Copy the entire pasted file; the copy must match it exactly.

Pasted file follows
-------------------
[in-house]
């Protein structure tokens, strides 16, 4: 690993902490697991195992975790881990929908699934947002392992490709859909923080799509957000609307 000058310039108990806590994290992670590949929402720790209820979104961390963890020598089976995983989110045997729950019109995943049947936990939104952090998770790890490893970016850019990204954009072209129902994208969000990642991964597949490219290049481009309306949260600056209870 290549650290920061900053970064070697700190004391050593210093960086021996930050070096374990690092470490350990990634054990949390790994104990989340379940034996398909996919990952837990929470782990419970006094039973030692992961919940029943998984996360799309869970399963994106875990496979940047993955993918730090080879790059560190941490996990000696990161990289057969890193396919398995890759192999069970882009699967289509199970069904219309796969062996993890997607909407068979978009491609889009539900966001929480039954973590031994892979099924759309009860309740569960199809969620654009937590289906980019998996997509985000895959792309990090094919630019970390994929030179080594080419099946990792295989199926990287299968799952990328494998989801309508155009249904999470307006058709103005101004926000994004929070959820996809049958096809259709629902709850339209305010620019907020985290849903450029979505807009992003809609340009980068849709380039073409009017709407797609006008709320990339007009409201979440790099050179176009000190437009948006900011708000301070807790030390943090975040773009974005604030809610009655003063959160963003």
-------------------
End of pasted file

[in-house]
């Protein structure tokens, strides 16, 4: 690993902490697991195992975790881990929908699934947002392992490709859909923080799509957000609307 000058310039108990806590994290992670590949929402720790209820979104961390963890020598089976995983989110045997729950019109995943049947936990939104952090998770790890490893970016850019990204954009072209129902994208969000990642991964597949490219290049481009309306949260600056209870 290549650290920061900053970064070697700190004391050593210093960086021996930050070096374990690092470490350990990634054990949390790994104990989340379940034996398909996919990952837990929470782990419970006094039973030692992961919940029943998984996360799309869970399963994106875990496979940047993955993918730090080879790059560190941490996990000696990161990289057969890193396919398995890759192999069970882009699967289509199970069904219309796969062996993890997607909407068979978009491609889009539900966001929480039954973590031994892979099924759309009860309740569960199809969620654009937590289906980019998996997509985000895959792309990090094919630019970390994929030179080594080419099946990792295989199926990287299968799952990328494998989801309508155009249904999470307006058709103005101004926000994004929070959820996809049958096809259709629902709850339209305010620019907020985290849903450029979505807009992003809609340009980068849709380039073409009017709407797609006008709320990339007009409201979440790099050179176009000190437009948006900011708000301070807790030390943090975040773009974005604030809610009655003063959160963003």